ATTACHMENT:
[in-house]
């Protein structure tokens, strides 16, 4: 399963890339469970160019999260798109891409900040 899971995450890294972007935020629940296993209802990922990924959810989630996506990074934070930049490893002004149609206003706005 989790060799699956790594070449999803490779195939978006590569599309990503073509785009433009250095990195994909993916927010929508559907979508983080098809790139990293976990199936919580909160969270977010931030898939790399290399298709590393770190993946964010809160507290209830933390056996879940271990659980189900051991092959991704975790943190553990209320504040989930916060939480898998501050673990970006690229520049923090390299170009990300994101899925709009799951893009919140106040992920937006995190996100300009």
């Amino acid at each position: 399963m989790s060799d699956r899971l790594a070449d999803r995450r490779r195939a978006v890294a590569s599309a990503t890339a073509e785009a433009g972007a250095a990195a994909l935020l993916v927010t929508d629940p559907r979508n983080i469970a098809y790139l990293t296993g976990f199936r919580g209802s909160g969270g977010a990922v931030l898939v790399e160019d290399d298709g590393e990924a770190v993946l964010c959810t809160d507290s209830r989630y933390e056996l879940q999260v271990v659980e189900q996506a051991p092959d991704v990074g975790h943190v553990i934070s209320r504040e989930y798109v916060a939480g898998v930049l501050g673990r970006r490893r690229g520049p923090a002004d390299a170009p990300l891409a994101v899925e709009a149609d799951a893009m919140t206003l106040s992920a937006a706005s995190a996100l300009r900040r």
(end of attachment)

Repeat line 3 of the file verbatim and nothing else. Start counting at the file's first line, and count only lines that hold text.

């Amino acid at each position: 399963m989790s060799d699956r899971l790594a070449d999803r995450r490779r195939a978006v890294a590569s599309a990503t890339a073509e785009a433009g972007a250095a990195a994909l935020l993916v927010t929508d629940p559907r979508n983080i469970a098809y790139l990293t296993g976990f199936r919580g209802s909160g969270g977010a990922v931030l898939v790399e160019d290399d298709g590393e990924a770190v993946l964010c959810t809160d507290s209830r989630y933390e056996l879940q999260v271990v659980e189900q996506a051991p092959d991704v990074g975790h943190v553990i934070s209320r504040e989930y798109v916060a939480g898998v930049l501050g673990r970006r490893r690229g520049p923090a002004d390299a170009p990300l891409a994101v899925e709009a149609d799951a893009m919140t206003l106040s992920a937006a706005s995190a996100l300009r900040r």